I didn't try the wings, but the smoked brisket sandwich was respectable and the side order of buttery green beens were in fact green and still a bit crisp, unlike the grey-green canned slop I am used to a "authentic" BBQ establishments.

Nevertheless, I feel like my old man was determined to have sushi in the desert and we would not only the next evening but as fate would have it the evening after that.

First things first, though, we had a plane museum to catch.

Apparently Instagram thinks I took this photo in Hubei, China. Coming up on Chowbacca... pictures I took in Hubei, China that Instagram things I took in Tucson, Arizona.
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Saturday morning I was up in time to get to the pool when it opened but I insisted that I would first spend some time at the gym on the stationary bike. At 7AM there were already several residents using the gym, which opens at 6AM.

I found a machine equidistant from two groups of morning exercisers and programmed the machine for a quick 15 minute random program.  By now I was already painfully aware that both flat screens had Fox News blaring reports about Baltimore prosecutor Marilyn Mosby filing criminal charges against six Baltimore police officers for the murder of Freddie Gray.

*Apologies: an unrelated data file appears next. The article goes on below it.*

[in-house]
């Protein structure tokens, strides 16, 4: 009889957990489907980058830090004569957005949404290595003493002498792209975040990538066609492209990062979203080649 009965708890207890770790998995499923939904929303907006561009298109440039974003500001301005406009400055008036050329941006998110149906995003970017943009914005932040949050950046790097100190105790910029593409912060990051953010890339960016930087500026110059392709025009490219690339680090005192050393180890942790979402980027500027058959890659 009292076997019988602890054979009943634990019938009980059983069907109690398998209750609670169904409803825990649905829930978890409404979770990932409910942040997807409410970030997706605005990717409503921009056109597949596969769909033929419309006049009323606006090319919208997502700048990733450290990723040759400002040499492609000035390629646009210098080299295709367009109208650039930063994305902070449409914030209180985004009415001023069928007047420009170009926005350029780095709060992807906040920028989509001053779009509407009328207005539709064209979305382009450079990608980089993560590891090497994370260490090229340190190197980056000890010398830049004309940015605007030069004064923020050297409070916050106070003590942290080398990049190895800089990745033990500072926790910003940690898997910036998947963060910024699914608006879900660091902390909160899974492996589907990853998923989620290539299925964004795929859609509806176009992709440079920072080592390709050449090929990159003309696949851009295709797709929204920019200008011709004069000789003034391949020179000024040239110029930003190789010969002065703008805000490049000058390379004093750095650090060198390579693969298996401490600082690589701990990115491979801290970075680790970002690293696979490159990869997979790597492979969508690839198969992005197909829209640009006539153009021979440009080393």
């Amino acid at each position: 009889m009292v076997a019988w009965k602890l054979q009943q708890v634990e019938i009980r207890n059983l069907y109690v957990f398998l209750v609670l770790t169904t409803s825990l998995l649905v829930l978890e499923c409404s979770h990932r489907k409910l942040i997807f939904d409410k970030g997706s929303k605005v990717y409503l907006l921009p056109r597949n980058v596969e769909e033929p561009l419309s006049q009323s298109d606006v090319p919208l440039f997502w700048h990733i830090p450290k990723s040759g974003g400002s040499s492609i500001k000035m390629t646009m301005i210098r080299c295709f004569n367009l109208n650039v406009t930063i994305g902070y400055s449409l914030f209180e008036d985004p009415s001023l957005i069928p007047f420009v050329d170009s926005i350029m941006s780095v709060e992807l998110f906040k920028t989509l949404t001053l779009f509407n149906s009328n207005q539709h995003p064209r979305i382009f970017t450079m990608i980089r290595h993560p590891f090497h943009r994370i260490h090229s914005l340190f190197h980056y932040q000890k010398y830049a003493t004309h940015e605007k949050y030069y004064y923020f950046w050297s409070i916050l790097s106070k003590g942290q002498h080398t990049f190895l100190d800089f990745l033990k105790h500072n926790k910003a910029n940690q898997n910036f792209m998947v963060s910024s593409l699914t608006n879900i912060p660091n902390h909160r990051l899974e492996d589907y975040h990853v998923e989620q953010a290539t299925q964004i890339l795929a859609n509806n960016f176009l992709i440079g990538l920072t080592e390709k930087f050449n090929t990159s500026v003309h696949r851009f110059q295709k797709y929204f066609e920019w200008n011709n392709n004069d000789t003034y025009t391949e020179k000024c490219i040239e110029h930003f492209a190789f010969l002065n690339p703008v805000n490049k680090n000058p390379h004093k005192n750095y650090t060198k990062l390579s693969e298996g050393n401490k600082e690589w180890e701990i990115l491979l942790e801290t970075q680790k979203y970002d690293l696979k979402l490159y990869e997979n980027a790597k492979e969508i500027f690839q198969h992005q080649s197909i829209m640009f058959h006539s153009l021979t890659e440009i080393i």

Determined not to have this ruin my morning I set my phone in front of me and watched The Daily Show on Hulu with the volume turned up as loud as possible. Sorry, I didn't bring headphones.

The morning exercisers finished up and left, and mercifully the person who came in shut off the TVs. I put The Daily Show away, finished, swam for a few minutes, sat in the hot tub – a 20 person capacity affair with a grass thatched roof – then returned to my room to get ready to check out.

All of this was because our plan was to hit the road early and check out the Pima Air and Space Museum then hightail north to Phoenix to catch a jazz show the old man was excited about.

He was, of course, still sound asleep during all of this so when I finally went to knock on his door he sent me packing to the restaurant where he would meet me when he was showered.

Here I had the second disappointing meal (biscuits and gravy with eggs and coffee), which was cheap, and the service was delightfully sunny. I sat under an umbrella in patio pushing overly fluffy, dry biscuits around joyless sausage gravy that I augmented with a generous dash of Cholula.

Cessnas and other small planes plodded through the sky as commercial flights tagged the skies with water vapor contrails miles above the desert floor. Life moved at a lizard's pace at the RV park. We finished our coffee and made way to the museum.

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I pair my phone with the rental car as we head north on Interstate 10. Eagles, Warren Zevon, John Prine, Steely Dan, Joe Walsh... I throw in a few favorites of mine, Jason Isbell (one of he and his wife Amanda Shires covering Warren Zevon's "Mutineer"), Nick Lowe, Gillian Welch and David Rawlings.